By Nick Miroff,
Sergio Flores for The Washington Post
The Trump administration wants to install floating border barriers that could be used to wall off river crossings and reservoirs along the international boundary with Mexico or extend U.S. fencing deeper into the sea, according to a new market solicitation posted by the U.S. Army Corps of Engineers.
The Buoy Barrier System described in a new federal contracting bulletin seeks information from private companies capable of installing a system that could meet U.S. Customs and Border Protection requirements. Such a barrier would need to prevent swimmers from climbing onto it “and must include a component (such as an anti-dive mesh) that would impede incursions and/or breaching via underwater diving while minimizing debris buildup,” the solicitation states.
President Trump’s $15 billion border wall project includes about 275 miles of newly completed barriers thus far, and Department of Homeland Security officials say they are on track to finish another 175 miles by the end of the year. The floating barriers described in the contracting bulletin would be in addition to those on dry land.
Such floating barriers or river-based deterrents could allow the U.S. government to block migrants from fording waters along stretches of the Rio Grande where it is difficult or impossible to build steel barriers on the shoreline. It also could provide the U.S. government a way to install some form of a barrier in areas of Texas where private owners have resisted efforts at eminent domain seizures or proposals to build structures and roadways on their properties.
John Mennell, a CBP spokesman, said the purpose of the solicitation is to gather information from private industry about the feasibility of the project.
The U.S. Border Patrol, Mennell said in a statement, is seeking to “impede and deny illicit activity in waterways, including but not limited to rivers, lakes, and ponds, where use of traditional land-based barriers are not practical.”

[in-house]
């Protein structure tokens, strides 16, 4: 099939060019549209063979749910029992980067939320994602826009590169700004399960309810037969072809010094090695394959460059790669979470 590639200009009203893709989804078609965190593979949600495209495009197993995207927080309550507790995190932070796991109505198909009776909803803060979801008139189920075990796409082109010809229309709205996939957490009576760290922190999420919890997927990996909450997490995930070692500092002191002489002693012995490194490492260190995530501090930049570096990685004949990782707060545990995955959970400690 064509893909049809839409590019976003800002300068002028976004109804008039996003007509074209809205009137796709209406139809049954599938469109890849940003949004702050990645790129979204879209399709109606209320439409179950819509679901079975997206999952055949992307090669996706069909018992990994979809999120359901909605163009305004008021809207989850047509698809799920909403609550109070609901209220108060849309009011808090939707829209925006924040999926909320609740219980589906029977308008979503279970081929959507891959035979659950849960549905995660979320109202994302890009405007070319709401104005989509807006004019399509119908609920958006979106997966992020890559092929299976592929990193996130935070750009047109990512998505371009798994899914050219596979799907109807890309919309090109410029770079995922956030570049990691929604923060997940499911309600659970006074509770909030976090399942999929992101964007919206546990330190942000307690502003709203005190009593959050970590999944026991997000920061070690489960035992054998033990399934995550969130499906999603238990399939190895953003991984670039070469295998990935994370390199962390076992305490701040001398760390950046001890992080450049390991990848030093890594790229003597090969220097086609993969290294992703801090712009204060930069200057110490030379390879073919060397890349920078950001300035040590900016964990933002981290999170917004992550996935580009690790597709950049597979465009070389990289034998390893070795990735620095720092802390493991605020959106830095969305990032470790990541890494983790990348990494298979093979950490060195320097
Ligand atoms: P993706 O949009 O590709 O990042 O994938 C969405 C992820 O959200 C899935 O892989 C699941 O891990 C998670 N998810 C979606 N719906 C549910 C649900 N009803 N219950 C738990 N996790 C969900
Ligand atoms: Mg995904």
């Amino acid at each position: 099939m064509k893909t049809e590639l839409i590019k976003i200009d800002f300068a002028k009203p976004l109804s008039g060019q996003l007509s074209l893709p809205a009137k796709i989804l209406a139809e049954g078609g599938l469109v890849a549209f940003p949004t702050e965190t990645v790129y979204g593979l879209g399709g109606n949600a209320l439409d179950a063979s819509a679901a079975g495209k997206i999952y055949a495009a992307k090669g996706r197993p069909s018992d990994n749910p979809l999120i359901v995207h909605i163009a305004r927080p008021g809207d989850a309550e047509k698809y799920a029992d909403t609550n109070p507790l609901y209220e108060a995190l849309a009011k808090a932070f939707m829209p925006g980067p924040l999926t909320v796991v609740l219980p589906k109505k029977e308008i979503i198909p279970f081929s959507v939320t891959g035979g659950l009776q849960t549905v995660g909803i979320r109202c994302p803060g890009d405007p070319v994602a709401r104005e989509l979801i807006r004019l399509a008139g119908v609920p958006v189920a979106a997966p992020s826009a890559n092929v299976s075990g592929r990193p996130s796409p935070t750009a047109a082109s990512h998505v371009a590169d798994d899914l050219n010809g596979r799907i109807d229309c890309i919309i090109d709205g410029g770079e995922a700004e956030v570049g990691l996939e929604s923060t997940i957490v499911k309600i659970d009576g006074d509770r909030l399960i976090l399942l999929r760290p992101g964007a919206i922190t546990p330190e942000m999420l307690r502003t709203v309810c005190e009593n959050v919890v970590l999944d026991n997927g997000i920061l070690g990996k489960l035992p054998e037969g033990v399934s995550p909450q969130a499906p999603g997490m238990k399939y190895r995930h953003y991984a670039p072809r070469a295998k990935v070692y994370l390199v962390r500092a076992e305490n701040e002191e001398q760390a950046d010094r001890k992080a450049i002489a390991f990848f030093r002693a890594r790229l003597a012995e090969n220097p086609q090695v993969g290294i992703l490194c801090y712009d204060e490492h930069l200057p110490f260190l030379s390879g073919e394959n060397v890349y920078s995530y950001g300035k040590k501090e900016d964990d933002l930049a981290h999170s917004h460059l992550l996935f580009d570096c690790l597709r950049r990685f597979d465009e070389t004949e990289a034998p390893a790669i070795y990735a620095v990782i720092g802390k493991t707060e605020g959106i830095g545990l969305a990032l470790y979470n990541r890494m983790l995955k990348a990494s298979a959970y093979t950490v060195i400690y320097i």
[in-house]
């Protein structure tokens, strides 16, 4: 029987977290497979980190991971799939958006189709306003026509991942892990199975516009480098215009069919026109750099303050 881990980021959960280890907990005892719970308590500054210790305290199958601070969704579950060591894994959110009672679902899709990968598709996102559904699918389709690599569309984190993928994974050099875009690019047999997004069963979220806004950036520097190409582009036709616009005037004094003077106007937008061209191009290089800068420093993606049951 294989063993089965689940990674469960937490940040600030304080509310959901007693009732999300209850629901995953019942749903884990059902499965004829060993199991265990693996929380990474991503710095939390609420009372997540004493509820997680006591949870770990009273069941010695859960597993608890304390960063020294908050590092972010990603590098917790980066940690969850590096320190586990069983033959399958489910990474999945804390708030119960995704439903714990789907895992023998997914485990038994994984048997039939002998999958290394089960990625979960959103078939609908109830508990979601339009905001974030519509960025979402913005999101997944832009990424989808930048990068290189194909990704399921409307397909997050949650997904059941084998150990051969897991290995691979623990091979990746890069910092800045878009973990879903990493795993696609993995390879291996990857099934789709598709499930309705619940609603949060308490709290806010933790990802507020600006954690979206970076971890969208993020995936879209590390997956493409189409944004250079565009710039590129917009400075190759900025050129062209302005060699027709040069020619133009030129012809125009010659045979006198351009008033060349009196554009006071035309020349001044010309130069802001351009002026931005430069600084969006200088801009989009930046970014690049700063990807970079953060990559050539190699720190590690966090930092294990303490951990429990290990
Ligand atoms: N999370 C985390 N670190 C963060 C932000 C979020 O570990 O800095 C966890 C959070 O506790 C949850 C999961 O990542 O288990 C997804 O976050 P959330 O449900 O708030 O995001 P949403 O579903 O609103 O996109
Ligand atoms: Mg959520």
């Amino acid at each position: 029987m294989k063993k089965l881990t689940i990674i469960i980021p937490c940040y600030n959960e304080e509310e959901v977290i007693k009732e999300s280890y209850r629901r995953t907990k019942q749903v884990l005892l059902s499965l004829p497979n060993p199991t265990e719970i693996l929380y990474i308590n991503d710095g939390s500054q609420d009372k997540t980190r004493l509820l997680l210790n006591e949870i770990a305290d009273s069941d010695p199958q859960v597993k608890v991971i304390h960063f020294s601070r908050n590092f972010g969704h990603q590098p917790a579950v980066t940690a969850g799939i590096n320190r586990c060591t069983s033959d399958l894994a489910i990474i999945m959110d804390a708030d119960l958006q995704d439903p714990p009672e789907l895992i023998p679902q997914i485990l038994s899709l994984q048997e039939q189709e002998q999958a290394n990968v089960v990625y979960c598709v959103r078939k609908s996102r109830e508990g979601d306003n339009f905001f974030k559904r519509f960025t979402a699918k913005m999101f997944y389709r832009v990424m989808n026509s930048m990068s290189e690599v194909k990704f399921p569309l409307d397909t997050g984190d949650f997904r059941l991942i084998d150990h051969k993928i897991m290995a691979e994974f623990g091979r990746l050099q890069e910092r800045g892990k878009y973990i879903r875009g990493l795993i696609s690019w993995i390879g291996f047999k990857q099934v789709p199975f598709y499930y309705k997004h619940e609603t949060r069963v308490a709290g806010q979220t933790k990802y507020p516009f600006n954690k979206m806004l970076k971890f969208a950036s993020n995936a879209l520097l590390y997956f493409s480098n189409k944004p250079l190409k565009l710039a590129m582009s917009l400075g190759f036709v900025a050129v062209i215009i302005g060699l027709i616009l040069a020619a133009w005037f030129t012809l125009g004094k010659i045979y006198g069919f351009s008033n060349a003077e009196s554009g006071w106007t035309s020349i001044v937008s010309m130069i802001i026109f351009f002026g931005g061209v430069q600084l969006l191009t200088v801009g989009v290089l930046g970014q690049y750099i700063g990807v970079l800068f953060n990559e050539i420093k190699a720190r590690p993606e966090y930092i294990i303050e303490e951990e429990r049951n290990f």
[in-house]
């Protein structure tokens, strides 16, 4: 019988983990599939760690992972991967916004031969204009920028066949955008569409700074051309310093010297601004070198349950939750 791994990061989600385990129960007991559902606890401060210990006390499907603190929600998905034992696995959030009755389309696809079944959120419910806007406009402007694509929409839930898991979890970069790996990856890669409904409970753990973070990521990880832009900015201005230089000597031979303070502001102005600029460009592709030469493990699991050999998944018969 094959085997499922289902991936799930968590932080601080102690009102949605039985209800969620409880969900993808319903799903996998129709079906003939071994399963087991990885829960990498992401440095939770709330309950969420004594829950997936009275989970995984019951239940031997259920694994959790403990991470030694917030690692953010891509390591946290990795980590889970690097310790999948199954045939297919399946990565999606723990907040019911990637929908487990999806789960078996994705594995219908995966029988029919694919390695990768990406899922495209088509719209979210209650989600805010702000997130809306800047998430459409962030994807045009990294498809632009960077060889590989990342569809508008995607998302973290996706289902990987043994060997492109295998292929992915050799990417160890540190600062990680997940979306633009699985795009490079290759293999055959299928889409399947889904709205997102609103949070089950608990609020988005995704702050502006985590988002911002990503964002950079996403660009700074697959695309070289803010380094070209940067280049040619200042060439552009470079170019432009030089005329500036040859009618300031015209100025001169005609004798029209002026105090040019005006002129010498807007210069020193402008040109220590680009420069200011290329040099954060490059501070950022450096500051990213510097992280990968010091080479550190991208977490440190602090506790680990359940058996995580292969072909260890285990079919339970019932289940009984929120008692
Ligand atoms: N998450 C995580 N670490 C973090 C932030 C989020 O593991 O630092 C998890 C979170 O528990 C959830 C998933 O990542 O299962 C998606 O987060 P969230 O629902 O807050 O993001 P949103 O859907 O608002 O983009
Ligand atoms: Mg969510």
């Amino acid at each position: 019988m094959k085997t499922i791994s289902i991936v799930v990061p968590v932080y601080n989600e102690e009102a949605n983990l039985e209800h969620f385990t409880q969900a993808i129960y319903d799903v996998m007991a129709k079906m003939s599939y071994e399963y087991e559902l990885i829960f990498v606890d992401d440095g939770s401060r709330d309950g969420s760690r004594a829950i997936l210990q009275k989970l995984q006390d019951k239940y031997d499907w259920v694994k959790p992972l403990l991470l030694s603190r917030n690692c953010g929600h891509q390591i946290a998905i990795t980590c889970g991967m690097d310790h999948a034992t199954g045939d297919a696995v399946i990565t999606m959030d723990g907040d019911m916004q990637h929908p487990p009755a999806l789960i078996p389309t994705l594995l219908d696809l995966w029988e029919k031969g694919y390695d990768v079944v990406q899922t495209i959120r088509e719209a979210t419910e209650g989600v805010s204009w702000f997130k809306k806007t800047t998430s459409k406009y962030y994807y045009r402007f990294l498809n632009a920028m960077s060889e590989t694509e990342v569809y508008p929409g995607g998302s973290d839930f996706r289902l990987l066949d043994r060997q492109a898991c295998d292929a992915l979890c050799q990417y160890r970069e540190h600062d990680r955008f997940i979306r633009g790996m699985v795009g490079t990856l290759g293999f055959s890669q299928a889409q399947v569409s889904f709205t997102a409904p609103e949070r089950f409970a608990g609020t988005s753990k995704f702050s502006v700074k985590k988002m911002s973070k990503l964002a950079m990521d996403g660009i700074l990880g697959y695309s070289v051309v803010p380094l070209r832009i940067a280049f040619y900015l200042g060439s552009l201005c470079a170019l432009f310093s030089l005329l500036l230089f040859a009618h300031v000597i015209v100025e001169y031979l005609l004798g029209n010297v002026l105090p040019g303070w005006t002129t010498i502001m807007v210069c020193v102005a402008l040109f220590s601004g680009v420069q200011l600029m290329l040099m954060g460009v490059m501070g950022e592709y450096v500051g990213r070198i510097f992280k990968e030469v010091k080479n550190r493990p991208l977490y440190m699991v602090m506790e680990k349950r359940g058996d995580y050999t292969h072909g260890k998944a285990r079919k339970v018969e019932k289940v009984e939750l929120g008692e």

The Rio Grande makes up about two-thirds of the 2,000-mile international boundary with Mexico, and during certain times of year there are places along the river that are shallow enough for people to walk or wade through. Along the busiest stretch for illegal traffic, closer to the river’s terminus in the Gulf of Mexico, migrants and smuggling guides typically paddle through dangerous currents using cheap inflatable rafts and flotation devices, often at grave risk.
Sergio Flores for The Washington Post
A group of three women cross the Rio Grande toward Eagle Pass from Piedras Negras, Mexico, in April 2019.
Salvadoran migrant Óscar Alberto Martínez Ramírez, 25, and his 1-year-old daughter Valeria drowned last summer trying to swim across the Rio Grande near Brownsville, Tex., and the images of their bodies face down along the banks brought renewed attention to the perils facing desperate migrants.
U.S. Border Patrol agents performed 742 water rescues last year, according to CBP data, and the agency recorded 66 drownings. The incidents also occur along the All-American Canal in California’s Imperial Valley, and in the Pacific Ocean, where the steel border fencing extends 300 feet into the crashing surf.